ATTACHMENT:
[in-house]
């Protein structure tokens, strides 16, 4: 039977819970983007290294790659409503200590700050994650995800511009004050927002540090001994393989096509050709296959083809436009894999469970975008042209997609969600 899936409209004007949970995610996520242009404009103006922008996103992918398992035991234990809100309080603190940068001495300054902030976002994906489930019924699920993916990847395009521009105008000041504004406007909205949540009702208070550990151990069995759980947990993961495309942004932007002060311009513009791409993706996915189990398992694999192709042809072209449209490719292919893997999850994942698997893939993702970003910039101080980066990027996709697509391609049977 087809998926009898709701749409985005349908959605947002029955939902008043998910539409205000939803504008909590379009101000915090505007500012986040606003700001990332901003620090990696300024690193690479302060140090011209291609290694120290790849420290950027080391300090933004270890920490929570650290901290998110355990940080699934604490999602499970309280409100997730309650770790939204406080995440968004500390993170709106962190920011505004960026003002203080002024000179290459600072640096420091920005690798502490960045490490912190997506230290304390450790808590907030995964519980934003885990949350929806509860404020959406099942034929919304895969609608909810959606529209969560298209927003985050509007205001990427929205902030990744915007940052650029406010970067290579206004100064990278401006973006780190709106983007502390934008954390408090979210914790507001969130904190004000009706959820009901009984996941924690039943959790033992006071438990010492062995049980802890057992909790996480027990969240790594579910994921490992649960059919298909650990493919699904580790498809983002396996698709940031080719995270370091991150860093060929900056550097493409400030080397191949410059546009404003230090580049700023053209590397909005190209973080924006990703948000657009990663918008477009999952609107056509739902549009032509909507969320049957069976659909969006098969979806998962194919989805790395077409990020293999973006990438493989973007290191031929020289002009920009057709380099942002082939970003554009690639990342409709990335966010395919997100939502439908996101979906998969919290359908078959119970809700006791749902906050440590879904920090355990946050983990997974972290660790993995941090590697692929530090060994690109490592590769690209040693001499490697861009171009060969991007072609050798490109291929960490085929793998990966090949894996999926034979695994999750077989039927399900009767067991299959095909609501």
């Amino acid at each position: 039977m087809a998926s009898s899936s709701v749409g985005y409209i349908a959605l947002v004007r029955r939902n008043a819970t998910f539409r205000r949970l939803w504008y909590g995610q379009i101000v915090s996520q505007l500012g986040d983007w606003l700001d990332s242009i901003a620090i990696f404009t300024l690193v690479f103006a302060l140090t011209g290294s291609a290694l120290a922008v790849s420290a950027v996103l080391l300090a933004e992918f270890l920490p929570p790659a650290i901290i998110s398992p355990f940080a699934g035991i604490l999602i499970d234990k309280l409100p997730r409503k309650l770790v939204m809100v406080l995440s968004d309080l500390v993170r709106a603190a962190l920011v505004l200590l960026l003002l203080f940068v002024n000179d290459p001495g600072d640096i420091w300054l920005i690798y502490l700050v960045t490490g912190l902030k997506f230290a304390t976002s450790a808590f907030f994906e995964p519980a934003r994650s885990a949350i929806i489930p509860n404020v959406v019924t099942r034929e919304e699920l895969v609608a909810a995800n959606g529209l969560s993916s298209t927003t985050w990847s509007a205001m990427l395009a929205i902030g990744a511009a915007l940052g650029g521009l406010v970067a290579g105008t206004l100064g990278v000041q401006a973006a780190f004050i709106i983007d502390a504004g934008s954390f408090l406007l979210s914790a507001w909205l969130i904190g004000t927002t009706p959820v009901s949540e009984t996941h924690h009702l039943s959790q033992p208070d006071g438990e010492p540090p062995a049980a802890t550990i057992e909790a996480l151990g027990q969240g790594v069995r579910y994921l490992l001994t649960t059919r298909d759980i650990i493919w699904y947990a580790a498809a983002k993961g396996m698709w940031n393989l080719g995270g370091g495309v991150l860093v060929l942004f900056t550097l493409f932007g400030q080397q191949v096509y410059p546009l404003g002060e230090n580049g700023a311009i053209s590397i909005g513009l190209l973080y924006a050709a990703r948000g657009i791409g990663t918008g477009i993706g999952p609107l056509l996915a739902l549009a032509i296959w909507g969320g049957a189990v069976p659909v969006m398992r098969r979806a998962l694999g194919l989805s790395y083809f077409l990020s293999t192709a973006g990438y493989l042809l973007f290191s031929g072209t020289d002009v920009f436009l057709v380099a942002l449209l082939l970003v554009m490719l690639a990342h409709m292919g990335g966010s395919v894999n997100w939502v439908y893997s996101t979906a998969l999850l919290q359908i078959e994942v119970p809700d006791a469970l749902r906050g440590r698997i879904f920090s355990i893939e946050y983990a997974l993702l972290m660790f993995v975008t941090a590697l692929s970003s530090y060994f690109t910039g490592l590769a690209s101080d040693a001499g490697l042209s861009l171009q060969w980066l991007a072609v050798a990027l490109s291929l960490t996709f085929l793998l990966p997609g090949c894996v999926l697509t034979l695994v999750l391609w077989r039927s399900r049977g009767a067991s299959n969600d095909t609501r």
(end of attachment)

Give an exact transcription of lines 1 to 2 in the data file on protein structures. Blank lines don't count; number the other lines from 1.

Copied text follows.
[in-house]
């Protein structure tokens, strides 16, 4: 039977819970983007290294790659409503200590700050994650995800511009004050927002540090001994393989096509050709296959083809436009894999469970975008042209997609969600 899936409209004007949970995610996520242009404009103006922008996103992918398992035991234990809100309080603190940068001495300054902030976002994906489930019924699920993916990847395009521009105008000041504004406007909205949540009702208070550990151990069995759980947990993961495309942004932007002060311009513009791409993706996915189990398992694999192709042809072209449209490719292919893997999850994942698997893939993702970003910039101080980066990027996709697509391609049977 087809998926009898709701749409985005349908959605947002029955939902008043998910539409205000939803504008909590379009101000915090505007500012986040606003700001990332901003620090990696300024690193690479302060140090011209291609290694120290790849420290950027080391300090933004270890920490929570650290901290998110355990940080699934604490999602499970309280409100997730309650770790939204406080995440968004500390993170709106962190920011505004960026003002203080002024000179290459600072640096420091920005690798502490960045490490912190997506230290304390450790808590907030995964519980934003885990949350929806509860404020959406099942034929919304895969609608909810959606529209969560298209927003985050509007205001990427929205902030990744915007940052650029406010970067290579206004100064990278401006973006780190709106983007502390934008954390408090979210914790507001969130904190004000009706959820009901009984996941924690039943959790033992006071438990010492062995049980802890057992909790996480027990969240790594579910994921490992649960059919298909650990493919699904580790498809983002396996698709940031080719995270370091991150860093060929900056550097493409400030080397191949410059546009404003230090580049700023053209590397909005190209973080924006990703948000657009990663918008477009999952609107056509739902549009032509909507969320049957069976659909969006098969979806998962194919989805790395077409990020293999973006990438493989973007290191031929020289002009920009057709380099942002082939970003554009690639990342409709990335966010395919997100939502439908996101979906998969919290359908078959119970809700006791749902906050440590879904920090355990946050983990997974972290660790993995941090590697692929530090060994690109490592590769690209040693001499490697861009171009060969991007072609050798490109291929960490085929793998990966090949894996999926034979695994999750077989039927399900009767067991299959095909609501």